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terça-feira, janeiro 31, 2006

Don't Let Overconfidence Undo Your Winning Streak


Skip has been successful in everything he has tried: sports, academics, and business. He recently started trading to prepare for his retirement. He's done well, and last week made huge profits after a long winning streak. He is psyched up and optimistic. At this point, there are two ways Skip can go. He can either stand aside, and let his optimism wane, or he can jump back in the markets, and potentially give back his profits. A study by behavioral economists Brad Barber and Terrance Odean showed that young traders like Skip tend to take unnecessary risks after a huge windfall. They overtrade and tend to end up with lower account balances than traders who did not have a windfall. Trading expert Martin Pring in "Investment Psychology Explained" notes, "after a long winning streak, almost every investor and trader falls into the trap of thinking that he is infallible." If you want to stay profitable, it is vital that you control your optimism.

Everyone wants to be good at trading. Not only will you have more money and status, but you can have pride in knowing that you've developed a skill that few possess. You are one of the elite who mastered the markets. Rewards usually go to the humble, though. The markets have a way of exposing the arrogant trader who feels omnipotent.

Martin Pring offers a few guidelines for how to control your optimism and stay profitable. The first step is recognizing that you may have a problem with pride and overconfidence. Admit that you are human, fallible, and can make mistakes. Once you admit that you are human, you will feel free and be willing to look at past trades more objectively. If you think, "I'm the greatest trader in a decade," you won't be willing to look for faults in your trading plans. But if you think, "I'm human; I'm fallible, and of course I make mistakes," you will look at your past trading plans with a critical eye and you'll surely find ways to improve.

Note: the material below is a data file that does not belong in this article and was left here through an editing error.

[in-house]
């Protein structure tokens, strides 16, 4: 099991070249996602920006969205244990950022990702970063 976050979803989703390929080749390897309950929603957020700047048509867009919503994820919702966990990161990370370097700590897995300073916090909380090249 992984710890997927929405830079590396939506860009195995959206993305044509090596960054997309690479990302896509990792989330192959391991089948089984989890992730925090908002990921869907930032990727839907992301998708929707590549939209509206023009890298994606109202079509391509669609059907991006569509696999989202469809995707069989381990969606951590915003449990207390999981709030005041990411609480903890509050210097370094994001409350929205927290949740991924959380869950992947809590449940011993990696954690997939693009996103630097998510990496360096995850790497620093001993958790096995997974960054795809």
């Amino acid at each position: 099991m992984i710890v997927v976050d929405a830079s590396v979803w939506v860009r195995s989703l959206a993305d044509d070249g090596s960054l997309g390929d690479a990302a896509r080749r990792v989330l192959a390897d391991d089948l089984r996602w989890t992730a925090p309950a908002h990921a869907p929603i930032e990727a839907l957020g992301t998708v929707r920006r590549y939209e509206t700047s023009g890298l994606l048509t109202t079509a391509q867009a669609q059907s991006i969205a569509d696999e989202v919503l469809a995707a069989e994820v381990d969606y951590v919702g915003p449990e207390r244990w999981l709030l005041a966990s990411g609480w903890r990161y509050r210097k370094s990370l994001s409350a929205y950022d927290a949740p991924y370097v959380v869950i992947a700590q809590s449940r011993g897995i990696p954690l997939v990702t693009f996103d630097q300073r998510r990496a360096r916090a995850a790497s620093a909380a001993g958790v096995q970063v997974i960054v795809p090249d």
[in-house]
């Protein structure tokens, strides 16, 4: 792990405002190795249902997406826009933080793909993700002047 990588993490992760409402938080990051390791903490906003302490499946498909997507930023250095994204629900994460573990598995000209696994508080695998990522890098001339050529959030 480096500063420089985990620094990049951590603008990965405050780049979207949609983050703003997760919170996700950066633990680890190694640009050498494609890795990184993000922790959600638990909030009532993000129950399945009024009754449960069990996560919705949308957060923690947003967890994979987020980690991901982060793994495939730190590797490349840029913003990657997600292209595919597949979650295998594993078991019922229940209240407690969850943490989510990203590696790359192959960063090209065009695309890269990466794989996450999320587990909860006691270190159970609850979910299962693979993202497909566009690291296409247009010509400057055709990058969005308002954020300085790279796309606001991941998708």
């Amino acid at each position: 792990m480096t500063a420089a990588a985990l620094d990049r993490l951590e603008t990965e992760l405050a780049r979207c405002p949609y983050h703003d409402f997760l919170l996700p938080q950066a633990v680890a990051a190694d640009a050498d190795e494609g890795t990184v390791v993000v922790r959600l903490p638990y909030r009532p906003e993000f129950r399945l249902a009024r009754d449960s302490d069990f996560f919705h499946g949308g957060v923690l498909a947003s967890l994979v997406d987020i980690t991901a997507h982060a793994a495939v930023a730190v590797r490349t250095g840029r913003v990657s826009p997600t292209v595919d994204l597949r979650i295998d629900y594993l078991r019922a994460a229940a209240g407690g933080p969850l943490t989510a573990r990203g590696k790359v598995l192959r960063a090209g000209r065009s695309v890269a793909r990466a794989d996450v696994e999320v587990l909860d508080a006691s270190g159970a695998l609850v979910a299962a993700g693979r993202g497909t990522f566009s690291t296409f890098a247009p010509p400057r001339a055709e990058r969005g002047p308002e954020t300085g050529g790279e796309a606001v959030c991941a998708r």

Second, focus on potential risks before potential profits. Traders who are overly optimistic tend to focus on the positive aspects of a trade, specifically how much money they will make. It's more important to focus on how much money you may lose, however. If you focus on what you can lose, you'll avoid risky, low probability setups. You'll search for less risky trades that have a better chance of making a profit. Third, develop a clearly defined trading plan with a clear exit strategy. Determine either a point where you decide the market has moved against you or a profit objective where you take profits and close the position. Committing to a specific trading plan will help curb your over-enthusiasm.

Finally, it's useful to move profits out of your account occasionally. For example, once you reach a 20% profit objective, take the money out so you will have a feeling that you have to start over again. You may also want to take a break from trading to feel that you have to "start over," sort of like summer vacation at the end of the school year. When you come back, it will feel like starting a new school year with new challenges. This strategy will help you control feelings of overconfidence after a big win. Many traders allow overconfidence to wipe out the profits they have just made. Don't give profits back. If you stay humble, you'll increase your chances of staying profitable.

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